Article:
Institution: City College of New York
Department: Computer Science
Proposed research ideas:
Develop advanced network technologies and novel network architecture for sustainable underwater monitoring and exploration. The technology of underwater acoustic network has emerged as a promising solution to facilitate a variety of aquatic applications, such as subsea scientific exploration, commercial exploitation and coastline protection. This new technology can transform the way we understand, explore and utilize the large and sparsely sampled oceans, estuaries, lakes and rivers. However, acoustic communications is known for much higher energy consumption than that of terrestrial RF-based wireless communications. As the amount of data to be collected and transmitted over the acoustic network increase significantly, the energy consumption of such networks becomes skyrocketing. This poses a grand challenge for underwater networking nodes which are mainly powered by batteries. To make matter worse, the large amount of energy, in the form of acoustic waves, injected into the ocean could disturb the marine animals. Existing acoustic networks make use a large portion of the acoustic frequency band without considering marine lives. There are growing concerns about the effect of man-made noises on marine animals. Therefore, it is imperative to create a future generation of “green” networks, which is energy efficient, environmental-friendly, and in the meantime, provides decent QoS. Novel network architecture(s), as well as new networking algorithms across all layers, needs to be developed for sustainable ocean monitoring and exploration. In this project, we would like to conduct preliminary research and conceive innovative ideas to tackle these challenges.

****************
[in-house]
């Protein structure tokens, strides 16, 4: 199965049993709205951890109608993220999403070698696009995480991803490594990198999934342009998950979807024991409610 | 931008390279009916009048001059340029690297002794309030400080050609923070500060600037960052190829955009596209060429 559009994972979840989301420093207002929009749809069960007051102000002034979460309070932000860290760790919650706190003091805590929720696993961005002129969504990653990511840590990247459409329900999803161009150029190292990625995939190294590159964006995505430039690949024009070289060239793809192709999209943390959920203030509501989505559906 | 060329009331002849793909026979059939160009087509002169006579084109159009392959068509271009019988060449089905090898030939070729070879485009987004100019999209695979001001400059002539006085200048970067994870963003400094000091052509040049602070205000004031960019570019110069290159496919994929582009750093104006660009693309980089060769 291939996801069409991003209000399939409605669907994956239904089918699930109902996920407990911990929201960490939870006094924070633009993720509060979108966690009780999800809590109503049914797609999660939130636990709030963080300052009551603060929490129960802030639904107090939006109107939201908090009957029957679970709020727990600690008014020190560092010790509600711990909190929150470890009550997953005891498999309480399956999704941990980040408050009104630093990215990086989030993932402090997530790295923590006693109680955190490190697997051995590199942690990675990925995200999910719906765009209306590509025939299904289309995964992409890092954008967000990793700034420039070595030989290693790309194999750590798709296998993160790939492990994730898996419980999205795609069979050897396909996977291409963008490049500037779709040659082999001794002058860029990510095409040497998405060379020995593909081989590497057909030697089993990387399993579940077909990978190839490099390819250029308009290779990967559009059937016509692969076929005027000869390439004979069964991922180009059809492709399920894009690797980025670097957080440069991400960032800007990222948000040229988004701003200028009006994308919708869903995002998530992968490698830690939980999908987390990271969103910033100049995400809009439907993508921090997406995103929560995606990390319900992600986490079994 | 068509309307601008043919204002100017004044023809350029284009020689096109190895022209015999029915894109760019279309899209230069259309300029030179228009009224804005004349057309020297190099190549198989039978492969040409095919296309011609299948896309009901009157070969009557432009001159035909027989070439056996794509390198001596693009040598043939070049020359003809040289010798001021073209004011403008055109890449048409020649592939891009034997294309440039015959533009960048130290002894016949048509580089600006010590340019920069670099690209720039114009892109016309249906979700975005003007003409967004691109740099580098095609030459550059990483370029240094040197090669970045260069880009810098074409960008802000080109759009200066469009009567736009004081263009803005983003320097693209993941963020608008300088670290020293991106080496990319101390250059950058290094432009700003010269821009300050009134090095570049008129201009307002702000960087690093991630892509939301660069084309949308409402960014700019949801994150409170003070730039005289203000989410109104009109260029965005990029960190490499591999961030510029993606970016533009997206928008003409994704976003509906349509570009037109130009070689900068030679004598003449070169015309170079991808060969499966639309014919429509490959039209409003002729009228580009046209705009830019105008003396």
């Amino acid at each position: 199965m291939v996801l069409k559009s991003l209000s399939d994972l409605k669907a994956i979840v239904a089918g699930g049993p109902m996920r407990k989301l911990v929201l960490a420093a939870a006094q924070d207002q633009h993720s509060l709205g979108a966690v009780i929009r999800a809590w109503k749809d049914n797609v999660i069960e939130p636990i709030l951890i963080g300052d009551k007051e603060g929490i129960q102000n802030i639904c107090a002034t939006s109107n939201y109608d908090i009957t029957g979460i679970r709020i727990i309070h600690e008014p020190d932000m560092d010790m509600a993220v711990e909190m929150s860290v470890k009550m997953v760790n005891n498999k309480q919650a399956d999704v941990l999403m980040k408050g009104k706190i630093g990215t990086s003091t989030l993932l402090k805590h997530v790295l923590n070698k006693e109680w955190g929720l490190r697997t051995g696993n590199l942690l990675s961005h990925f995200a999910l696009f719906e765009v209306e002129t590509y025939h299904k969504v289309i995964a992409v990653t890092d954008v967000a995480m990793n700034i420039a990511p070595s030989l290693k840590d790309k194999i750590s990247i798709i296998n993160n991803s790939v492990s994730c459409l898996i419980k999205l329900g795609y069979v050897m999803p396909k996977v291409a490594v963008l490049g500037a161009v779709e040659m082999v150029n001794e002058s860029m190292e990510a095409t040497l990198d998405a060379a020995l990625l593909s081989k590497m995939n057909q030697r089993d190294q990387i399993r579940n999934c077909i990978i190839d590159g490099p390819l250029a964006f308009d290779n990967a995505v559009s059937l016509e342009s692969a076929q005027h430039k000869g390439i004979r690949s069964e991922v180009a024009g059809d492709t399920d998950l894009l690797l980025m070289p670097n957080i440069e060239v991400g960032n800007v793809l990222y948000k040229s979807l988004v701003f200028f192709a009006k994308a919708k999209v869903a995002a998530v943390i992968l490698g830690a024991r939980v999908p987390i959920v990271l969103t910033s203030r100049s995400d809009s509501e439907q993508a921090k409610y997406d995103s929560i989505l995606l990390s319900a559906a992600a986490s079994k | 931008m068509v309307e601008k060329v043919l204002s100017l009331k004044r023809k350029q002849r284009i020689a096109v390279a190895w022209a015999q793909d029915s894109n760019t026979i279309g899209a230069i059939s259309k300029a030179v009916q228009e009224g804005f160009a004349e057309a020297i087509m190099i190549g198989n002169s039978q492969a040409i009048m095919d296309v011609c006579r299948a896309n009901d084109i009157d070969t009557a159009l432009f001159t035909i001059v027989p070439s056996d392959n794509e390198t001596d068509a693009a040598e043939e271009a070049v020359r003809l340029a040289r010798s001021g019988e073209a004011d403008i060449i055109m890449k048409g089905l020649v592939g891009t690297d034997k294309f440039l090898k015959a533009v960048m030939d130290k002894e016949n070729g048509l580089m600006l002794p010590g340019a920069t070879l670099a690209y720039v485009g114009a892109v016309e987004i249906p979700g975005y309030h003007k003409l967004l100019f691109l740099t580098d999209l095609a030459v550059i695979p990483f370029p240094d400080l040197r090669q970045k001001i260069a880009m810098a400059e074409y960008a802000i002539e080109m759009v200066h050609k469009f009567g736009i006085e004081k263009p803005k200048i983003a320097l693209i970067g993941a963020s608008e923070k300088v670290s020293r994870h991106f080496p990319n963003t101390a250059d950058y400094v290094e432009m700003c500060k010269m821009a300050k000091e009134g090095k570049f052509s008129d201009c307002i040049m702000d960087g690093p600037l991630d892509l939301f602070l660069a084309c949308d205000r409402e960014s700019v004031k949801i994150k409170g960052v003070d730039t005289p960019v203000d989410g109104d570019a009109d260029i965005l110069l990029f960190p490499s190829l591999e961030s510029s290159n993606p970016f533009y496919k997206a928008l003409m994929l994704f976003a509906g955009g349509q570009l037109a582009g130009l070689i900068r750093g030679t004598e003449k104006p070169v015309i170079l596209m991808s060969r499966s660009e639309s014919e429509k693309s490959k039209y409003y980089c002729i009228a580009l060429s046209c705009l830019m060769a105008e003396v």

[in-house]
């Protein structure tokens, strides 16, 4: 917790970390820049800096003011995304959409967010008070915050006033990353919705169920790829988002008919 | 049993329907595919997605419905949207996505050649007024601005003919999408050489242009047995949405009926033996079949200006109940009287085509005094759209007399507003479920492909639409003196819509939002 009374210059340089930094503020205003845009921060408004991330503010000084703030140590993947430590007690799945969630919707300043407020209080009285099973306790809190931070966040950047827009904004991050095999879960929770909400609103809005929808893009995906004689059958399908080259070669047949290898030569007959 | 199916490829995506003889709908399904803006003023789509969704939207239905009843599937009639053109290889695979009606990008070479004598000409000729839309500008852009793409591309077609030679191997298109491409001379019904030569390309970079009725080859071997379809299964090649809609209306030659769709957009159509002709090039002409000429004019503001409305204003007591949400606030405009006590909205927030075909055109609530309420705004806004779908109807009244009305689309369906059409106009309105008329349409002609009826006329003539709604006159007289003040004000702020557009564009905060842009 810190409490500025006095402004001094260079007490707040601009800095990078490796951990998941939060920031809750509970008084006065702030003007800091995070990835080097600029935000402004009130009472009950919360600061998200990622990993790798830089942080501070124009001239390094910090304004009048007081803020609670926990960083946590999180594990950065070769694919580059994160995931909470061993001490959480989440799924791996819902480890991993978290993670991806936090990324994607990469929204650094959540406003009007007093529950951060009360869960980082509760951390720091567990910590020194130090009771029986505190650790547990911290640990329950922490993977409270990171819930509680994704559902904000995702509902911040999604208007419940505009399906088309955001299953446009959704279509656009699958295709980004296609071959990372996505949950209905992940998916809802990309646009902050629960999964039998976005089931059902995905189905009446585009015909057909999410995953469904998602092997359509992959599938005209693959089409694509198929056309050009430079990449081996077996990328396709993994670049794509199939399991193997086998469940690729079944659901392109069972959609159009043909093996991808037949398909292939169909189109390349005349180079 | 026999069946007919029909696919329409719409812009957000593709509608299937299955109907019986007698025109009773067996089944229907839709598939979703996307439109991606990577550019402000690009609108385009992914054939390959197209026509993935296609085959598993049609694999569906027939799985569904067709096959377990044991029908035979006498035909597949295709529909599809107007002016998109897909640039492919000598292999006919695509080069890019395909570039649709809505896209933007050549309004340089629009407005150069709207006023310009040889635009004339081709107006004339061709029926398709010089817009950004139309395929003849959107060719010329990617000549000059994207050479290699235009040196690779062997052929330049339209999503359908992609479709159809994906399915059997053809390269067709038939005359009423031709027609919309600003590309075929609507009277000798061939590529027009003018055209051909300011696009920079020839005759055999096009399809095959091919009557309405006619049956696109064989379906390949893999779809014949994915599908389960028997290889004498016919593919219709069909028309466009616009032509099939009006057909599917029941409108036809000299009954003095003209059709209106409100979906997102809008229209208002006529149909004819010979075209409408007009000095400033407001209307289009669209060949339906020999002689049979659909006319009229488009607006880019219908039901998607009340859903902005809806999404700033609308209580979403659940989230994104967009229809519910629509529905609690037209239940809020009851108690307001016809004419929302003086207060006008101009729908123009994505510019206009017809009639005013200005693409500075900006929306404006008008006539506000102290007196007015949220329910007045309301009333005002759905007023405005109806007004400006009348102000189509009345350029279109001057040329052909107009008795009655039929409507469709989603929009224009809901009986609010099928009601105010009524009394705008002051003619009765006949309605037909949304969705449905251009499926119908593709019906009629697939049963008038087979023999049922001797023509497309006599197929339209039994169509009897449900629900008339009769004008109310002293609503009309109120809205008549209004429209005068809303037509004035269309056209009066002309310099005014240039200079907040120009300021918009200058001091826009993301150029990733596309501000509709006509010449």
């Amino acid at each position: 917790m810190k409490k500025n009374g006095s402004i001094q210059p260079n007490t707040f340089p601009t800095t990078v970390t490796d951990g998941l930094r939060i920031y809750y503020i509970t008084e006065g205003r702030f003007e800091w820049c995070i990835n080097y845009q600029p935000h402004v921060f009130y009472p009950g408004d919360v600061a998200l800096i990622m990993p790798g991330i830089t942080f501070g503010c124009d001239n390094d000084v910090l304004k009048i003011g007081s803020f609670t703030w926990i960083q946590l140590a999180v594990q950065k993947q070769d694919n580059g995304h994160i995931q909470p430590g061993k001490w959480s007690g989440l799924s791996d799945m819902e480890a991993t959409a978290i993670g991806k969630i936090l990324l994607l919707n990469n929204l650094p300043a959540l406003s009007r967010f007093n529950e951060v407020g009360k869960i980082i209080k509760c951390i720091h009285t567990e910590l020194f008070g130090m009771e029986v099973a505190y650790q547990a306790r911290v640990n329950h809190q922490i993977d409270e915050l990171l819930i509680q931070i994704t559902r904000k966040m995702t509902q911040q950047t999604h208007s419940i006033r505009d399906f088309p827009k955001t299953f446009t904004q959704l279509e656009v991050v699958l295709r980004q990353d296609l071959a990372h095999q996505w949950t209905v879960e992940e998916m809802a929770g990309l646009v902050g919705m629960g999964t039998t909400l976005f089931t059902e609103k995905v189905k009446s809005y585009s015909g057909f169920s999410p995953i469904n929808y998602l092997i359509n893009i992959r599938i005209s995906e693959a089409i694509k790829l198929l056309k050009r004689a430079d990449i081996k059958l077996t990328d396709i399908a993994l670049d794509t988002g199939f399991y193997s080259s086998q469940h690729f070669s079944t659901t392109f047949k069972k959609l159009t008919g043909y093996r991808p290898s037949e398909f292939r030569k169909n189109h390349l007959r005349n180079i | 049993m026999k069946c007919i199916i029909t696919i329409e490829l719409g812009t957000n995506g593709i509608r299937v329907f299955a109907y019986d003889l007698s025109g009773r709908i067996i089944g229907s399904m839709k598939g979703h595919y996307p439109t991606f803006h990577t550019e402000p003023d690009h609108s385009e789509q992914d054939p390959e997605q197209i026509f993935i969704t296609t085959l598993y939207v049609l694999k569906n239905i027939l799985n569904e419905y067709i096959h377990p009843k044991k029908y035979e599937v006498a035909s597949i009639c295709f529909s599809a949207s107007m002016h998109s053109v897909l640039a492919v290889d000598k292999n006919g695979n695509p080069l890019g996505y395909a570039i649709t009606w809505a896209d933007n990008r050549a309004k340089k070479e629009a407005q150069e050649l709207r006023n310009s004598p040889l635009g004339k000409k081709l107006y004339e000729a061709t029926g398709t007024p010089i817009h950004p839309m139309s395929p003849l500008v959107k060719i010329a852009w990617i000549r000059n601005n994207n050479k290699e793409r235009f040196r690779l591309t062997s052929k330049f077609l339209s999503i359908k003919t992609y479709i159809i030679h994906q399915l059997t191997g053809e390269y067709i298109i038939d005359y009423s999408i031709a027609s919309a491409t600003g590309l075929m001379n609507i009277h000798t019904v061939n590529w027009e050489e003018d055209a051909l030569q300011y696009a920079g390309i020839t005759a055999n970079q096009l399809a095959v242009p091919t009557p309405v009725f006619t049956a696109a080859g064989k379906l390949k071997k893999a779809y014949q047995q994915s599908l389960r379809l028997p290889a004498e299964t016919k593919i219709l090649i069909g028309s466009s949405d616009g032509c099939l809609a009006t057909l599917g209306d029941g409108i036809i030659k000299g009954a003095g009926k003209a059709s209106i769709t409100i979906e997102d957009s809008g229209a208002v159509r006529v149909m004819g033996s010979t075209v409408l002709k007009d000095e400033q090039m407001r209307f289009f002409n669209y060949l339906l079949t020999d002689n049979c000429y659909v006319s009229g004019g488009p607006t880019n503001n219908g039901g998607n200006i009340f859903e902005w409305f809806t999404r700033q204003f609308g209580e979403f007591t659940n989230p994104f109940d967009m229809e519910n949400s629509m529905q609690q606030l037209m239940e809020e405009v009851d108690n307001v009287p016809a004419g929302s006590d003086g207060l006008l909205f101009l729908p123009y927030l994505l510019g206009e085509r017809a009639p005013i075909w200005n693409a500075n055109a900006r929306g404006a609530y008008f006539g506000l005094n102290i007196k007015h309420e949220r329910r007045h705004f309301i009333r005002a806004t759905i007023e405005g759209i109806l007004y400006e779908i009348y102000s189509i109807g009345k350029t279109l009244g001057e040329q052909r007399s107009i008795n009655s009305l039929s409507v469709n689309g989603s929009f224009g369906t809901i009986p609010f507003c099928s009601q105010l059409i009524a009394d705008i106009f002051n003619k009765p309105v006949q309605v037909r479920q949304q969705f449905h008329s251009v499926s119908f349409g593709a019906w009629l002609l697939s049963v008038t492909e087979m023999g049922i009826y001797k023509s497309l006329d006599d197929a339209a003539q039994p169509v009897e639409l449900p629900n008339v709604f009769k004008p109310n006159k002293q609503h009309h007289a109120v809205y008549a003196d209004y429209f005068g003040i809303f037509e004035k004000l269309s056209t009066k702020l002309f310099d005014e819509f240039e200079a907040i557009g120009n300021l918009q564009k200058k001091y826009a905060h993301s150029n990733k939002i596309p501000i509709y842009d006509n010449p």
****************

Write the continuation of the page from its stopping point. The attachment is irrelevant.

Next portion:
The Scientific Networking Division at Lawrence Berkeley National Laboratory has a group of internationally recognized experts in advanced networking research. It has previously conducted research on “green networking”, which targets at shrinking the carbon footprint of decentralized networks. This project is expanding the idea of “green networking” to reach the vast oceans, which cover 70% of the Earth surface. The experience and expertise from the “green networking” project could greatly benefit this project. This motivates us to participate in this program. We believe that the collaboration could spur innovations, create better tools, and inspire new ideas for “green” networks on this water planet.